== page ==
Israel issues travel warning for Sri Lanka, indicating immediate threat
Counter-Terrorism Bureau urges Israelis already on the Indian Ocean island to leave as soon as possible and not approach the sites of Easter Sunday attacks or any other churches; meanwhile, residents of some areas of Sri Lanka’s capital advised to stay indoors
Israel’s Counter-Terrorism Bureau on Thursday raised its travel warning for Sri Lanka to Level 2, indicating an immediate threat. The decision comes in light of Easter Sunday terror attacks on the Indian Ocean island that killed at least 359 people and wounded 500 others.
"In the wake of a deteriorating security situation which might lead to further attacks in the near future, we call upon the Israelis to refrain from traveling to the country, and those already residing in its territory should leave immediately," the bureau said in a statement.
Islamic State on Tuesday claimed responsibility for the suicide bombings, which targeted three churches and three luxury hotels.
The bureau also asked Israelis currently in Sri Lanka not to approach the sites of the bombings as well as churches that had been targeted, follow the instructions of the local security forces and avoid crowded places that lack security.
"Additional explosive devices have already been located and there are fears of additional terrorist attacks,” said the statement. The Prime Minister's Office said the travel warning will be reexamined once the security situation in the country stabilizes.
Sri Lankan Foreign Ministry has confirmed 36 foreigners died in the blasts. The remains of 13 have been repatriated. Fourteen foreigners are unaccounted for, and 12 were still being treated for injuries in hospitals of Sri Lanka's capital of Colombo.
On Thursday, Colombo still remained jittery as authorities set off controlled detonations of suspicious items, soldiers stopped and searched vehicles and some businesses advised staff to stay indoors.
John Keells Holdings, the parent company of the Cinnamon Grand hotel, one of the sites stricken in the Easter Sunday bombings, told employees at its various hotel properties to stay inside until at least 2pm "further to the communications we have received" in an email.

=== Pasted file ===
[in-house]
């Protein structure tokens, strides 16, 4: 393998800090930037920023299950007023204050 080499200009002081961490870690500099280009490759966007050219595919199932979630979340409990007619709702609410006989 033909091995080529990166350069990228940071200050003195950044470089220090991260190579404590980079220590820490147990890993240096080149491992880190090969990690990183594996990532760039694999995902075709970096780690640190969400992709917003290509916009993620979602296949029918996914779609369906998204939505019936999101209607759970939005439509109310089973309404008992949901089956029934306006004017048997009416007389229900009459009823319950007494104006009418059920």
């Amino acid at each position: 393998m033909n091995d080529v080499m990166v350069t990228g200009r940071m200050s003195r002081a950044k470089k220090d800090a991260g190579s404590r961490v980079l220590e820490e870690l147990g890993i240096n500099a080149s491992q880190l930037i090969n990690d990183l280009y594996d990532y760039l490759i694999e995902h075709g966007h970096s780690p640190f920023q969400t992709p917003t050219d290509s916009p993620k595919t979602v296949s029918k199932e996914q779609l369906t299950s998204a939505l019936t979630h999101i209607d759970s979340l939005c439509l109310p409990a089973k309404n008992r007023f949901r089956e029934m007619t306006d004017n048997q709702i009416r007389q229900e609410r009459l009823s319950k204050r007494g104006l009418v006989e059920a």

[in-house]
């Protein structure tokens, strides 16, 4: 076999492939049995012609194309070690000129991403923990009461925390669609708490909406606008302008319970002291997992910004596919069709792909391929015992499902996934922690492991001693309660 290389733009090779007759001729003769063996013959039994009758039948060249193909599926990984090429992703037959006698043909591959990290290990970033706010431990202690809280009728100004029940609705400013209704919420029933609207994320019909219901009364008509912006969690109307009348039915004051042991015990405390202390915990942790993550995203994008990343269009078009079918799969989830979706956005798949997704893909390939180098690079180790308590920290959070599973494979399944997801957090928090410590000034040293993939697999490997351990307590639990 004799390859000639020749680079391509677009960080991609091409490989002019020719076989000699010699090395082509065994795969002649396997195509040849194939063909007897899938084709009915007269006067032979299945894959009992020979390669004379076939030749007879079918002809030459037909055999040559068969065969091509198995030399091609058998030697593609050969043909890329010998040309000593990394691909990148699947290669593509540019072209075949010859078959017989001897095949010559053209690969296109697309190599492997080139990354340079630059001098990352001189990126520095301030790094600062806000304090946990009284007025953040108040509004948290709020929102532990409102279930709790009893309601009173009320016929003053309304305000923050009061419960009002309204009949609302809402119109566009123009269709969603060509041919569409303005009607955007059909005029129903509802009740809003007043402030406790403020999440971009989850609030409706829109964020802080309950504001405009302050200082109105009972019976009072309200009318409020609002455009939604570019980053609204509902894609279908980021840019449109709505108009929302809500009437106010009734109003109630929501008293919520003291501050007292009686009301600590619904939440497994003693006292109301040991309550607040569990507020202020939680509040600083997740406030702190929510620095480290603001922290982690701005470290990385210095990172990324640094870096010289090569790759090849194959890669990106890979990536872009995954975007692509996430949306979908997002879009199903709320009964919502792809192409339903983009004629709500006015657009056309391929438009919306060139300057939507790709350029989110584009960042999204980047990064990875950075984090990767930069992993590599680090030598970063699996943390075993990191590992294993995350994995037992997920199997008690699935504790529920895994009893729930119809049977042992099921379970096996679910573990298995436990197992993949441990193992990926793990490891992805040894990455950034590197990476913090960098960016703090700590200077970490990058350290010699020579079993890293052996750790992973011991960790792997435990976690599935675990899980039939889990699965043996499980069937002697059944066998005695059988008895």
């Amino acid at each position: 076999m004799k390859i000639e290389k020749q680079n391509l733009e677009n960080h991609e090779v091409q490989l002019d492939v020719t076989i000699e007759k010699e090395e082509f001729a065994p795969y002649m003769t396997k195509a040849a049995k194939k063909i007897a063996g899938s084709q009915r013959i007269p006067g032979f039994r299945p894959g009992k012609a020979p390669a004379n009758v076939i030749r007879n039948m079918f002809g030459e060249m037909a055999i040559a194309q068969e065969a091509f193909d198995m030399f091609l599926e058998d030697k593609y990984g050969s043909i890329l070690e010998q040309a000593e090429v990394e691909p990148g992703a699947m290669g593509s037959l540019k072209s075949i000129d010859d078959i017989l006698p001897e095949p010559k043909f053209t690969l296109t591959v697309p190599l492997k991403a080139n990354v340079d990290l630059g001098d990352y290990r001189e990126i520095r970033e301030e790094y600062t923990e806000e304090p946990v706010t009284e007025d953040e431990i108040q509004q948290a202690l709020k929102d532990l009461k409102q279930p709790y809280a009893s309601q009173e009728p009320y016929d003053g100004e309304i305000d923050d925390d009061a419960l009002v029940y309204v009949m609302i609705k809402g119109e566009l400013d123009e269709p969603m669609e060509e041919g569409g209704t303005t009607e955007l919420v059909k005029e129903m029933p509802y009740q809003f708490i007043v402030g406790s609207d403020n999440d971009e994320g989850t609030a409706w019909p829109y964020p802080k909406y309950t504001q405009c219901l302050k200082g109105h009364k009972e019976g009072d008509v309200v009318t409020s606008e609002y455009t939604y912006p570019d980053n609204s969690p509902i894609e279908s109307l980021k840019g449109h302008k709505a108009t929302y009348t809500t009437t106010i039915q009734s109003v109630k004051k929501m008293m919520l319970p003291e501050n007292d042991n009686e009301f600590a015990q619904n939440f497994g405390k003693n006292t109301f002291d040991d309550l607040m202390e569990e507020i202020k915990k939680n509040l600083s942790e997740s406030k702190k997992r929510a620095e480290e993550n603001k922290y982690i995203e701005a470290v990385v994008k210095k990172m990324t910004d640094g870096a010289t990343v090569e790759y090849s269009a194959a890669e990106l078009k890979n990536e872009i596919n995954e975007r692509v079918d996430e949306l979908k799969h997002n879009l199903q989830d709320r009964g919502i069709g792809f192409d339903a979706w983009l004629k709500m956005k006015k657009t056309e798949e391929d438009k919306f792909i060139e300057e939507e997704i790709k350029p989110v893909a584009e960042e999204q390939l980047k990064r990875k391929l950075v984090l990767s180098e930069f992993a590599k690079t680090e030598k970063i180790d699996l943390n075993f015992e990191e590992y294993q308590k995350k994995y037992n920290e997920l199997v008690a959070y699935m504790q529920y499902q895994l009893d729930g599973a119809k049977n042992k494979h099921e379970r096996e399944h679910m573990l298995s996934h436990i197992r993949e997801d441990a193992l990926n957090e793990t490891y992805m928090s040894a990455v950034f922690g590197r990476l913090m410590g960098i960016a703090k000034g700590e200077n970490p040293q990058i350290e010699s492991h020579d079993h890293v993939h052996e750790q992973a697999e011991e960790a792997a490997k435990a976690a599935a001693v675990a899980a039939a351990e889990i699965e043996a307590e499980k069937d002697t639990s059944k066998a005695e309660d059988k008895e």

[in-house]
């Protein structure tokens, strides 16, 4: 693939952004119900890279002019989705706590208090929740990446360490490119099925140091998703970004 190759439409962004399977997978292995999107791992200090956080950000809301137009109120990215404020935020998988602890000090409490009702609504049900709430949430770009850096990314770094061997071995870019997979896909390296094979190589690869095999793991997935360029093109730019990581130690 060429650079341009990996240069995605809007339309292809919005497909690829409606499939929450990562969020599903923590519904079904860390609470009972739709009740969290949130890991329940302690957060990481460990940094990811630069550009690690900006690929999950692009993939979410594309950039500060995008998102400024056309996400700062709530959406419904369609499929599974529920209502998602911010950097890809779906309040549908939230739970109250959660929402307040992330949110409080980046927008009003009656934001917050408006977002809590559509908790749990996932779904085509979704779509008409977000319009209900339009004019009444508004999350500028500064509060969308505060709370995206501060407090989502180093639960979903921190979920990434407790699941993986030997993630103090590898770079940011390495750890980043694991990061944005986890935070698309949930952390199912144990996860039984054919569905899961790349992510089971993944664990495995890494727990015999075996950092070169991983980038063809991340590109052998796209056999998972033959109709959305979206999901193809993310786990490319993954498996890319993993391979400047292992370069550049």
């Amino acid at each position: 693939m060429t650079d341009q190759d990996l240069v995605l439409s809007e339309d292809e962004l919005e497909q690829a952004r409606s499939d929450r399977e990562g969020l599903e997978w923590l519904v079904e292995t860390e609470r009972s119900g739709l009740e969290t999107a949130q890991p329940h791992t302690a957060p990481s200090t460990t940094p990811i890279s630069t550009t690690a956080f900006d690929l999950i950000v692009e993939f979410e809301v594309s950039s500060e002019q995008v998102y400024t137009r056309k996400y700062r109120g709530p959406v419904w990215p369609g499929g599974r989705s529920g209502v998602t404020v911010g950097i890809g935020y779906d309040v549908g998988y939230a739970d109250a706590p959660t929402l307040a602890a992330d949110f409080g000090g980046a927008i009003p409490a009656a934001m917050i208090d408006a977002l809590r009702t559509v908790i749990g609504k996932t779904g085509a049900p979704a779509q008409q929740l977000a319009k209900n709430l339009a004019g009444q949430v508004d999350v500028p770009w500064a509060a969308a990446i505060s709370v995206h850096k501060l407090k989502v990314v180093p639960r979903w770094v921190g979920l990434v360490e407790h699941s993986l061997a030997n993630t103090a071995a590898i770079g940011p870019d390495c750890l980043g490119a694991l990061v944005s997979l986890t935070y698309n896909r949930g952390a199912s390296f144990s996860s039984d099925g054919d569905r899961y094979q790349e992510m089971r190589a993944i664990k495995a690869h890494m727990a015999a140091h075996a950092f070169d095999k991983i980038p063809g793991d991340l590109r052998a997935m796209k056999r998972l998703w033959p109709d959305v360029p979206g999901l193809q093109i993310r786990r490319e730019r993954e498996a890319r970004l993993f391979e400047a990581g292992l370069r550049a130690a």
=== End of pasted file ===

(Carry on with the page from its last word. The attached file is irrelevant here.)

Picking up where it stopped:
It was not immediately clear where the warning originated, and a police spokesman did not respond to several calls and messages.
The streets around Dematagoda, a wealthy Colombo neighborhood where officials say many of the bombing suspects lived, were quiet Thursday.
Investigators continued to comb through a mansion with nine front balconies where investigators said suspects detonated a ninth bomb on Sunday that killed three police officers who were pursuing them. A white BMW was parked outside a garage partially blown out in the blast.
Sri Lanka's civil aviation authority also banned drones and unmanned aircraft "in view of the existing security situation in the country," according to a statement. Hobby drones have been used by militants in the past to carry explosives. Iraqi forces found them difficult to shoot down while driving out the Islamic State group, whose members loaded drones with grenades or simple explosives to target government forces. And Yemen's Houthi rebels have used drones, most recently to target a military parade in January, killing troops.
A top Sri Lankan official has said that many of the suicide bombers were highly educated and came from well-off families. Junior Defense Minister Ruwan Wijewardene said at least one had a law degree and others may have studied in the UK and Australia.
Australian Prime Minister Scott Morrison said one of the bombers had been in the country on a student visa with a spouse and child before leaving in 2013. A British security official also confirmed one bomber is believed to have studied in the UK between 2006 and 2007.